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Dec 30 2018

LGBTQ+ organisation filed criminal complaint against Turkish Islamist newspaper for hate speech

An LGBTQ+ organisation in Turkey filed a criminal complaint against the Islamist newspaper Yeni Akit over the hate speech in its news and targeting LGBTQ+ individuals and organisations, Turkish news site T24 reported on Sunday. 

KAOS GL, founded in 1994, one of the oldest and largest LGBTQ+ rights organisation in Turkey, filed the criminal complaint against Yeni Şafak saying the Islamist paper adopts hate speech in its reports. The organisation said some phrases the newspaper used like "homosexual perverts", "homos fed by German foundations' and western countries' funds", "despicable homosexuals" were elements of a crime besides being hate speech.

Yeni Akit newspaper on July 1 said that the United Nations was “funding the spread of homosexuality” through a project, which is being carried out jointly with KAOS GL.

“It has been learnt that in May alone, 266 presentations for inspiring homosexual perversion were carried out in various provinces throughout Turkey under the name of advising refugees,” the newspaper said.

Yeni Akit also called for the country’s 18 LGBTQ+ groups to be officially shut down as foreign-funded provocations. Under the headline “Close these pervert associations!” the paper criticised the extension of legal protections for the groups, which it called “nests of subversion”.

In November, once again, the Islamist newspaper targeted LGBTQ+ organisations when they attended a book fair in Istanbul. "Books published by perverts are readily on sale," Yeni Akit said. 

Kerem Dikmen, the lawyer of KAOS GL, said the number of the publications adopting hate speech in Turkey has sharply increased, and "the main reason behind it is impunity."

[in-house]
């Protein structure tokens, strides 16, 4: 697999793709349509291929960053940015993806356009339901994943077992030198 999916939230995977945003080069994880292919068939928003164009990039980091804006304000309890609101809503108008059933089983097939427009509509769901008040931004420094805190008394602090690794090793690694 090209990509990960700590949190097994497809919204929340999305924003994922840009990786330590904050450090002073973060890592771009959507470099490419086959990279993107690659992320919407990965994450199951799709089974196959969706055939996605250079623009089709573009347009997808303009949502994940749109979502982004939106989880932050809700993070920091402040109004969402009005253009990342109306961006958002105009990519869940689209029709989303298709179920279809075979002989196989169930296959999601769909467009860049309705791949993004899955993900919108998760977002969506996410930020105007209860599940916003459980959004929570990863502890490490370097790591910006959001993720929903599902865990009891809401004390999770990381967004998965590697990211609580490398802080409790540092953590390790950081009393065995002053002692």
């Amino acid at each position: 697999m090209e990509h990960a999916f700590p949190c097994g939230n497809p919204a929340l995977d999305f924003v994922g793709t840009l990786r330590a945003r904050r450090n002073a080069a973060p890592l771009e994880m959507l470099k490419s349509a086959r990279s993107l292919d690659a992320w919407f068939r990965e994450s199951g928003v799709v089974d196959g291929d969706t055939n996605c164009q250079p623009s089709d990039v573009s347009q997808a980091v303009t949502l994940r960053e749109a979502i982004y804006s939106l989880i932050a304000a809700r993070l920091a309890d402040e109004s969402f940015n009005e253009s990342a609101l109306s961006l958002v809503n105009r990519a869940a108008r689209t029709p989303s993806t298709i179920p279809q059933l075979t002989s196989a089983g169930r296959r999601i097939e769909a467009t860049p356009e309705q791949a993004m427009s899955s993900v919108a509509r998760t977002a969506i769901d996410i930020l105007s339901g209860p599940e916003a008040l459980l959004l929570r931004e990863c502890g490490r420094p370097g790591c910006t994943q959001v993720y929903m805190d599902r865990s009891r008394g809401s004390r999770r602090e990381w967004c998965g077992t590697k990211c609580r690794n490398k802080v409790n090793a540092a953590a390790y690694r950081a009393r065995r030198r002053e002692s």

"The authorities do not impose sanctions against hate speech, and the courts justify those kinds of reports on the grounds of 'freedom of the press'. However, the European Court of the Human Rights decided the hate speech cannot be evaluated on the grounds of freedom of speech," Dikmen said. 

"A person who publicly denigrates a part of the population on the basis of social class, race, religion, sect, gender or region is punished with imprisonment from six months to one year," according to the Turkish Penal Code's 216th article.

Dikmen said the organisation would base its criminal complaint against Yeni Akit to 216th article.

Homosexuality is legal in Turkey, although there has been increasing pressure put on LGBTQ+ groups since the declaration of a state of emergency following a failed coup attempt in July 2016.

The Governor of Istanbul on June 30 banned the holding of an LGBTQ+ pride parade in the city for a fourth consecutive year. Turkish police dispersed the crowd gathered in Taksim for the pride with tear gas and batons and detained some LGBTQ+ individuals.